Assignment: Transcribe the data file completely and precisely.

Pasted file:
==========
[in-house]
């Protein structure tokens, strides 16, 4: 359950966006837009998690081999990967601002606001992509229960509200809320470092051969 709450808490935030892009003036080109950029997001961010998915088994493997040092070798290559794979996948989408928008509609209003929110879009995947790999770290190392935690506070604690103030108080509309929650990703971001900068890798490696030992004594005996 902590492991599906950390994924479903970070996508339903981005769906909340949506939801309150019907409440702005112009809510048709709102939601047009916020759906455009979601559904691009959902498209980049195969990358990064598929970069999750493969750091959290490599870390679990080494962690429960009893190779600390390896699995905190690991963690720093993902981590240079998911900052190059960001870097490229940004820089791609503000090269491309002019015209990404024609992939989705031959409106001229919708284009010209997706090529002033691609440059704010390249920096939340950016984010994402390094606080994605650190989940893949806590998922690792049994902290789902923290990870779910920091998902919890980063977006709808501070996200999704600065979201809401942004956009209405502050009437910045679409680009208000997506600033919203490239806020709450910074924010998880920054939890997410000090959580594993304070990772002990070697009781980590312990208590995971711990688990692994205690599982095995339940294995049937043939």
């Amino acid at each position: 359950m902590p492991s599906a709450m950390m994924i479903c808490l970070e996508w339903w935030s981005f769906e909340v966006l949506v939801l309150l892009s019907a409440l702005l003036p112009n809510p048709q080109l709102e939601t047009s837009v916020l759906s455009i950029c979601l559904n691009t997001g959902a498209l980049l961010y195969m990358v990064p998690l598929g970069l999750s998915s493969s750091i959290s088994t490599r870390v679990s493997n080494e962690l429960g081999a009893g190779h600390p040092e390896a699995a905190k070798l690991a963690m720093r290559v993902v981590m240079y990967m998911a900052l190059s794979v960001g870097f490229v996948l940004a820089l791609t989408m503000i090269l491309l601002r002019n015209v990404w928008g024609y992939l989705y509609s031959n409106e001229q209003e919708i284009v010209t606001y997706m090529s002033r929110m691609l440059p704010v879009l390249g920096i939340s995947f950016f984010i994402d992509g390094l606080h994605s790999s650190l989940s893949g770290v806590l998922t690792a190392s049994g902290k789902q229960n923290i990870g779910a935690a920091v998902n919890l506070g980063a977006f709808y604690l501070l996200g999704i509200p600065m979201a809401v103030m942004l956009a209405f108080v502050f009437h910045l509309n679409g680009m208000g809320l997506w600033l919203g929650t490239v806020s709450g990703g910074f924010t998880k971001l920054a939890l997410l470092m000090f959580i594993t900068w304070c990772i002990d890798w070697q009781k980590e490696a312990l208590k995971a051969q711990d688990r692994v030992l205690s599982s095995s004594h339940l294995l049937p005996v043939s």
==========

[in-house]
């Protein structure tokens, strides 16, 4: 359950966006837009998690081999990967601002606001992509229960509200809320470092051969 709450808490935030892009003036080109950029997001961010998915088994493997040092070798290559794979996948989408928008509609209003929110879009995947790999770290190392935690506070604690103030108080509309929650990703971001900068890798490696030992004594005996 902590492991599906950390994924479903970070996508339903981005769906909340949506939801309150019907409440702005112009809510048709709102939601047009916020759906455009979601559904691009959902498209980049195969990358990064598929970069999750493969750091959290490599870390679990080494962690429960009893190779600390390896699995905190690991963690720093993902981590240079998911900052190059960001870097490229940004820089791609503000090269491309002019015209990404024609992939989705031959409106001229919708284009010209997706090529002033691609440059704010390249920096939340950016984010994402390094606080994605650190989940893949806590998922690792049994902290789902923290990870779910920091998902919890980063977006709808501070996200999704600065979201809401942004956009209405502050009437910045679409680009208000997506600033919203490239806020709450910074924010998880920054939890997410000090959580594993304070990772002990070697009781980590312990208590995971711990688990692994205690599982095995339940294995049937043939």
């Amino acid at each position: 359950m902590p492991s599906a709450m950390m994924i479903c808490l970070e996508w339903w935030s981005f769906e909340v966006l949506v939801l309150l892009s019907a409440l702005l003036p112009n809510p048709q080109l709102e939601t047009s837009v916020l759906s455009i950029c979601l559904n691009t997001g959902a498209l980049l961010y195969m990358v990064p998690l598929g970069l999750s998915s493969s750091i959290s088994t490599r870390v679990s493997n080494e962690l429960g081999a009893g190779h600390p040092e390896a699995a905190k070798l690991a963690m720093r290559v993902v981590m240079y990967m998911a900052l190059s794979v960001g870097f490229v996948l940004a820089l791609t989408m503000i090269l491309l601002r002019n015209v990404w928008g024609y992939l989705y509609s031959n409106e001229q209003e919708i284009v010209t606001y997706m090529s002033r929110m691609l440059p704010v879009l390249g920096i939340s995947f950016f984010i994402d992509g390094l606080h994605s790999s650190l989940s893949g770290v806590l998922t690792a190392s049994g902290k789902q229960n923290i990870g779910a935690a920091v998902n919890l506070g980063a977006f709808y604690l501070l996200g999704i509200p600065m979201a809401v103030m942004l956009a209405f108080v502050f009437h910045l509309n679409g680009m208000g809320l997506w600033l919203g929650t490239v806020s709450g990703g910074f924010t998880k971001l920054a939890l997410l470092m000090f959580i594993t900068w304070c990772i002990d890798w070697q009781k980590e490696a312990l208590k995971a051969q711990d688990r692994v030992l205690s599982s095995s004594h339940l294995l049937p005996v043939s």